Buggy touring

See original article in Enjoy the Algarve – magazine June 2016

Mud, rocks, sand, dust and water. Plus of course a motorised vehicle. It’s a fool-proof recipe for fun. How dirty can you possibly get? Enjoy the Algarve is about to find out as this month we try buggy riding near Loulé.

“What would be more suitable to wear, short or long trousers?” Paulo Timóteo (33) smiles at my question: “It’s completely up to you. But know that whatever you’ll wear, it’s going to be covered in dirt afterwards!” The Portuguese owner of Algarve Buggy Tours knows what he’s talking about: with big groups, he’s the one driving in the back, getting everyone’s dust. His business partner Eduardo Vieira (44), a former competition racer, has tons of off-road experience as well. The men started their company in Cerro Cabeça de Câmara (near Loulé) two years ago, currently owning eight buggies and planning to expand. I, for one, do not have any off-road experience and thus settle on wearing my pristine white hotpants because it’s sunny. Come on, they won’t get that dirty, will they? I’ve driven a jeep once and my clothes were fine afterwards.

Then again, buggies aren’t jeeps. They look like a cross between the LEGO Technic 8296 Dune vehicles my nephews play with (albeit on a bigger scale) and the stuff they drive in Mad Max: Fury Road. All in an orange colour that seems more suited to my native Holland than to the south of Portugal. On the back, there’s something that resembles a rocket-powered gas tank, but is actually just for storing the petrol I’m told. In the safety briefing we also learn to keep an eye on the temperature gauge (red = bad), and get informed about the fact that the wheels are outside the car body instead of inside. In other words: better pay close attention on corners next to a cliff edge. Buggies don’t have a reverse gear, so tour guide Gabriel Campos (29) has to push us in case we need to go backwards. They also don’t have any other gears or hand brakes. I make a mental note of not parking my buggy on a hill and getting out to admire the scenery.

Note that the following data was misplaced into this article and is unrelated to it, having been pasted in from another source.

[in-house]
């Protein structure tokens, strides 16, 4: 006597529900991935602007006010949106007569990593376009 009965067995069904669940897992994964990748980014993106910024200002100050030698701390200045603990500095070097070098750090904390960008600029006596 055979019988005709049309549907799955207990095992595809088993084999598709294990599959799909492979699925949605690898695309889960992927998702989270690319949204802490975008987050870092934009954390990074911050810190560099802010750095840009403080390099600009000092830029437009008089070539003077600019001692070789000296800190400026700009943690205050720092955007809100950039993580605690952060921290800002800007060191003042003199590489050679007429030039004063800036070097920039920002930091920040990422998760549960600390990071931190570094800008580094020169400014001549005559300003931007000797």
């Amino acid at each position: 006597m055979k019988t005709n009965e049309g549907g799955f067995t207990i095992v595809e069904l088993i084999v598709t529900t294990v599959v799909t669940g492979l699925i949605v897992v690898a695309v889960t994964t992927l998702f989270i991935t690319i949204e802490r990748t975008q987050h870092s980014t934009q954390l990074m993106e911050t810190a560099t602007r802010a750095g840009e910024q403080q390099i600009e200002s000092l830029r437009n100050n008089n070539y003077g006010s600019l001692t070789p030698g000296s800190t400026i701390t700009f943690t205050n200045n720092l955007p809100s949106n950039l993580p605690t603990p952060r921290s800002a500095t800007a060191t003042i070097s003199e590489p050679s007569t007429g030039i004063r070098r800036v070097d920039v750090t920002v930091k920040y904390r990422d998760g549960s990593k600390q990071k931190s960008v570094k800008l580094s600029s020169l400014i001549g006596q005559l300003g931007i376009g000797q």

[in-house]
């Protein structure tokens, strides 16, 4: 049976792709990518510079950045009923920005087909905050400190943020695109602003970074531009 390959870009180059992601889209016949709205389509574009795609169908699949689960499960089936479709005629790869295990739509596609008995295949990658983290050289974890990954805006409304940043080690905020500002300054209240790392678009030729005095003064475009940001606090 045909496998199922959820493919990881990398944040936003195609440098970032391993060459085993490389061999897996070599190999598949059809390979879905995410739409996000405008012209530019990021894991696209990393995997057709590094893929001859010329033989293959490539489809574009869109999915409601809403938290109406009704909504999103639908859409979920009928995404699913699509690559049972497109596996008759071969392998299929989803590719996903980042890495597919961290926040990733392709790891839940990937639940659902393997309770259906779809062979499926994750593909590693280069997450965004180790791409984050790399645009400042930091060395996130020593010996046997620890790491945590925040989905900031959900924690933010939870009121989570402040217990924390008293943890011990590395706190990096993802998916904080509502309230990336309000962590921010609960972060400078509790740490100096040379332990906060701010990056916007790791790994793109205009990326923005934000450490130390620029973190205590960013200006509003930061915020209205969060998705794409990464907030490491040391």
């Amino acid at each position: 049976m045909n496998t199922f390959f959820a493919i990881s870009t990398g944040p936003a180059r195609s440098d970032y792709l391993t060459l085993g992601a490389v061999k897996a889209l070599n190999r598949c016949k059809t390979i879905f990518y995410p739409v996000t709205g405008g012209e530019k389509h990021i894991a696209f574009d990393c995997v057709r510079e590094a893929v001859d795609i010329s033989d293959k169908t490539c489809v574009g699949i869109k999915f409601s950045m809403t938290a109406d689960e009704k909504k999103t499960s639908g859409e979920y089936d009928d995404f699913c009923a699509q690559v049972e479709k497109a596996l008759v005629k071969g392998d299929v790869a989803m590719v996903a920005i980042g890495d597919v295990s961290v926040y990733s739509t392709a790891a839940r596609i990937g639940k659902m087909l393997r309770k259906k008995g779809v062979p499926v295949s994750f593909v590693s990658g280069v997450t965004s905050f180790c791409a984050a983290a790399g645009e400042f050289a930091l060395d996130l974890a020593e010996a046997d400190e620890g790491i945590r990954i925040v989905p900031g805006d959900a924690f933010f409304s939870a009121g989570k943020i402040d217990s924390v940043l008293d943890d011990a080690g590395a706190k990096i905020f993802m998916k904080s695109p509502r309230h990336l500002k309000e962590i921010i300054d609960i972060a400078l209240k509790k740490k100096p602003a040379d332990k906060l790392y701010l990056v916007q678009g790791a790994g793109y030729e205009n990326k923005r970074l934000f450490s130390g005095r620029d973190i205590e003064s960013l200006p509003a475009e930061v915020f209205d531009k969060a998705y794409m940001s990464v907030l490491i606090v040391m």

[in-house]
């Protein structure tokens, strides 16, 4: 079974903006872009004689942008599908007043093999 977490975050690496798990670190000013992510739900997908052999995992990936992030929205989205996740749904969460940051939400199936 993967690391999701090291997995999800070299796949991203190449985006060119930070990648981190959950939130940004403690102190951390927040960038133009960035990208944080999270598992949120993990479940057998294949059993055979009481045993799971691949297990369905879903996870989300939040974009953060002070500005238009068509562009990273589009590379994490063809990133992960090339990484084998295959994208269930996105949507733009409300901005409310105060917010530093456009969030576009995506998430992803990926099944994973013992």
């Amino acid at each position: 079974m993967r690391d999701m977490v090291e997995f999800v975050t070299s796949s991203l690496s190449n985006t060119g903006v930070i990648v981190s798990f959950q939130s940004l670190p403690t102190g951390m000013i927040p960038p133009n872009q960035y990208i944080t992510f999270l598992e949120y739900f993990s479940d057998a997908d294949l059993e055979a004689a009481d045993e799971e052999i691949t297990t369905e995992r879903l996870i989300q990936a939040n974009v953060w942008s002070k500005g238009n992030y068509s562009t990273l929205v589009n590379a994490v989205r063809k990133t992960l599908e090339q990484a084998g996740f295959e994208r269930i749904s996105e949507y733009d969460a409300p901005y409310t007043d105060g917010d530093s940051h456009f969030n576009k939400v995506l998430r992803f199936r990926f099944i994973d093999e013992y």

What these vehicles do offer, is the guarantee of a thrill ride. The average maximum of 40km/h might not seem much, but feels definitely fast considering you’re driving on roads you’d normally avoid with your car. (Or, if you suck at map reading like I do, you’ll end up on those roads and won’t drive faster than 5km/h, anxious not to break your car as there’s no mechanic in sight). The suspension gets a serious pounding as we explore the Serra do Caldeirão, but for the buggies, rough tracks are no problem at all. It’s hilarious fun; I enthusiastically get into my off-road adventure mode and make ‘VRRRRRRRRRRRRRRM’ sounds (a bit like a three year old playing with toy cars), which are luckily drowned out by the engine noise.

Despite the explanation about the wheels, I shamefully admit to misjudging the distance most of the times, ending up precisely in the small trenches and on top of the rocks I was aiming to avoid. Photographer Kyle gets a bumpy ride – fortunately the leather seats are very comfy. I’m also grateful for the other kit that’s provided. The helmet ensures my head doesn’t hurt as I whack it on the cage getting out of the driver’s seat at a rest stop. And was I first sceptical about the need for a protection mask, 10 minutes into the ride a layer of dirt has already formed on my skin. Somehow it manages to get everywhere, including underneath my clothes. The mask is the only thing keeping the grime from entering my nose and mouth as well. On the positive side: the brown shade sticks on better than a spray-on tan.